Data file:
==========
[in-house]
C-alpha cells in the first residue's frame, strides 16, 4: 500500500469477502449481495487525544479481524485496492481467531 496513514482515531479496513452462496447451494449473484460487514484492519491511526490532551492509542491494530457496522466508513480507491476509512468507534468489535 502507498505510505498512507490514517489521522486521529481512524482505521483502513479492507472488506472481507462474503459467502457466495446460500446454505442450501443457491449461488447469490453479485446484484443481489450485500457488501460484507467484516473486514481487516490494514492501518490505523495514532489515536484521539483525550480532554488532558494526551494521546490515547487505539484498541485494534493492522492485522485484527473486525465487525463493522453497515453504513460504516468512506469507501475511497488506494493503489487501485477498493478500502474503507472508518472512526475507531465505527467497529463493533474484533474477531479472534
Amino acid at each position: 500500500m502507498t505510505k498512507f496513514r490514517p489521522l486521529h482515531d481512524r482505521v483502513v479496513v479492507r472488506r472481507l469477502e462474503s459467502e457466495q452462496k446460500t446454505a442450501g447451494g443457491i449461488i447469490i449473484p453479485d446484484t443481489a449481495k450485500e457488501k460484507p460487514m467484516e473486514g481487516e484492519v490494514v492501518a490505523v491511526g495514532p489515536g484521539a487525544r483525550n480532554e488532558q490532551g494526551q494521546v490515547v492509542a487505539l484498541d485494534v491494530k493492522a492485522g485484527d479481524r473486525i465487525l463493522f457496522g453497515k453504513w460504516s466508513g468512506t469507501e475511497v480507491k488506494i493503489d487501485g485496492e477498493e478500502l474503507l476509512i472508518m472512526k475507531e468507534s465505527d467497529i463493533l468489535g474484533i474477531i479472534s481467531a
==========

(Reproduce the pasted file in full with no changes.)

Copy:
[in-house]
C-alpha cells in the first residue's frame, strides 16, 4: 500500500469477502449481495487525544479481524485496492481467531 496513514482515531479496513452462496447451494449473484460487514484492519491511526490532551492509542491494530457496522466508513480507491476509512468507534468489535 502507498505510505498512507490514517489521522486521529481512524482505521483502513479492507472488506472481507462474503459467502457466495446460500446454505442450501443457491449461488447469490453479485446484484443481489450485500457488501460484507467484516473486514481487516490494514492501518490505523495514532489515536484521539483525550480532554488532558494526551494521546490515547487505539484498541485494534493492522492485522485484527473486525465487525463493522453497515453504513460504516468512506469507501475511497488506494493503489487501485477498493478500502474503507472508518472512526475507531465505527467497529463493533474484533474477531479472534
Amino acid at each position: 500500500m502507498t505510505k498512507f496513514r490514517p489521522l486521529h482515531d481512524r482505521v483502513v479496513v479492507r472488506r472481507l469477502e462474503s459467502e457466495q452462496k446460500t446454505a442450501g447451494g443457491i449461488i447469490i449473484p453479485d446484484t443481489a449481495k450485500e457488501k460484507p460487514m467484516e473486514g481487516e484492519v490494514v492501518a490505523v491511526g495514532p489515536g484521539a487525544r483525550n480532554e488532558q490532551g494526551q494521546v490515547v492509542a487505539l484498541d485494534v491494530k493492522a492485522g485484527d479481524r473486525i465487525l463493522f457496522g453497515k453504513w460504516s466508513g468512506t469507501e475511497v480507491k488506494i493503489d487501485g485496492e477498493e478500502l474503507l476509512i472508518m472512526k475507531e468507534s465505527d467497529i463493533l468489535g474484533i474477531i479472534s481467531a